The Federal Open Market Committee concluded its meeting Wednesday with no change in its policy instrument, the federal funds rate. This interest rate is the rate at which banks borrow from each other. The Fed can influence the rate by making bank reserve more plentiful or less. When the Fed buys US Government securities from banks, the Fed is increasing the supply of bank reserves or by selling US Government securities to banks, they decrease the supply of reserves. More reserves tend to push the fed funds rate down and fewer reserves tend to push it up.
Recently the Fed has been under pressure to tighten up its policy and conduct policy to increase interest rates. This policy would tend to fight inflation and increase the value of the US dollar. Individuals proposing this tend to be most concerned about possible inflation and the rising price of oil, partly caused by the falling price of the US dollar.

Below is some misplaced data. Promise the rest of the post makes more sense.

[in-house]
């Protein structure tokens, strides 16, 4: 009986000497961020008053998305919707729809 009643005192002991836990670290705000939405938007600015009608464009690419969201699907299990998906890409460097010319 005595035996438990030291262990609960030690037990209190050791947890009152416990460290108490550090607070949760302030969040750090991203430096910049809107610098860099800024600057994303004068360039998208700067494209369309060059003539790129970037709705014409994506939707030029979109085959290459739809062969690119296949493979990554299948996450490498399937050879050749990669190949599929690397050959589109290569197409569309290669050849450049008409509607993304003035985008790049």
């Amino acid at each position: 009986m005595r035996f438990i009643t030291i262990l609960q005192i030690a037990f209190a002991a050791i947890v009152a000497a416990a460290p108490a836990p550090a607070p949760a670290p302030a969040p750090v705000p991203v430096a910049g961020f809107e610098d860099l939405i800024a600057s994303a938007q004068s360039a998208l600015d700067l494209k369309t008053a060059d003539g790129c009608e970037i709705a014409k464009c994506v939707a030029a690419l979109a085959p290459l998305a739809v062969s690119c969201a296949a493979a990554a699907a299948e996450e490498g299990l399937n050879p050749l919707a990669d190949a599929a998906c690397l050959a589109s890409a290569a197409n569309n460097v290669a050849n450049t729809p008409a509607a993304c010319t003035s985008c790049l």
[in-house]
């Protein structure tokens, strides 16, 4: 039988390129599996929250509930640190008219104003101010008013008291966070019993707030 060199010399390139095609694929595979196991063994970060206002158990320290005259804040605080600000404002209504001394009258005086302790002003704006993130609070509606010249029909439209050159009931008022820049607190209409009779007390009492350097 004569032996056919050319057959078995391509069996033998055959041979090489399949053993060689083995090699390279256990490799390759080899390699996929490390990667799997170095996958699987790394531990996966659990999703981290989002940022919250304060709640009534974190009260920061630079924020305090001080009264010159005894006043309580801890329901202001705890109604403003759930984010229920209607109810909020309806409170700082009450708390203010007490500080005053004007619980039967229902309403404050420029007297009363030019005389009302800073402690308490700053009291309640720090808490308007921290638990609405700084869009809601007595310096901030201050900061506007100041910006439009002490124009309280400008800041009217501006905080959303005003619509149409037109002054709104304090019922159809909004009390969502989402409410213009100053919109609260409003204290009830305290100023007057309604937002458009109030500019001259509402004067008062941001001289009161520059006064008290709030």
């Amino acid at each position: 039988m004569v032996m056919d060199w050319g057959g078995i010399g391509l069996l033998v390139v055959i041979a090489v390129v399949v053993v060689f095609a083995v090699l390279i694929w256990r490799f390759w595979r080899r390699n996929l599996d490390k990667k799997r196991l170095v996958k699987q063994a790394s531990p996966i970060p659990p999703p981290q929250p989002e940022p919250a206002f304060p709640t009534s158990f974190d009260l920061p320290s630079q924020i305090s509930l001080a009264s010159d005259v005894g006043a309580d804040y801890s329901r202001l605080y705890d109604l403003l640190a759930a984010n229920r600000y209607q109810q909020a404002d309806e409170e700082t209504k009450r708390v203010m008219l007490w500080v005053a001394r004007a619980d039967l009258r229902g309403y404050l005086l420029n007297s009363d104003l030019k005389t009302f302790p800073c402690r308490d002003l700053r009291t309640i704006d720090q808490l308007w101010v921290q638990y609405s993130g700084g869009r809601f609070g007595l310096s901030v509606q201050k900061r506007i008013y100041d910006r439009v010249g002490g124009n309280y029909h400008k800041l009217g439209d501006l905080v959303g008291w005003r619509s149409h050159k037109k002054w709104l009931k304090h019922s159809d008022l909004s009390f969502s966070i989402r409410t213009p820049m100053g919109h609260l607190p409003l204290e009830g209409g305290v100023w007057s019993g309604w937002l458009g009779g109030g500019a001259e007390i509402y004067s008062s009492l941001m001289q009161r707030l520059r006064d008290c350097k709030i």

The European Central bank recently acted to increase interest rates. This is not a surprise since they have a very narrow purpose to keep inflation low, regardless of the growth rate of the economy.
The majority of the members of the FOMC have been on the side of keeping interest rates low. They are more concerned about the slow growth of real GDP and higher than desired unemployment than any possible inflation. Their assessment of inflation is that it will stabilize below 2% over the next several months.
With low stable inflation, the FOMC is focusing policy on stimulating the economy. Low interest rates and a cheap dollar are believed to increase spending in the United States.
For now, the FOMC speaking for the Fed has decided to continue its policy of low interest rates.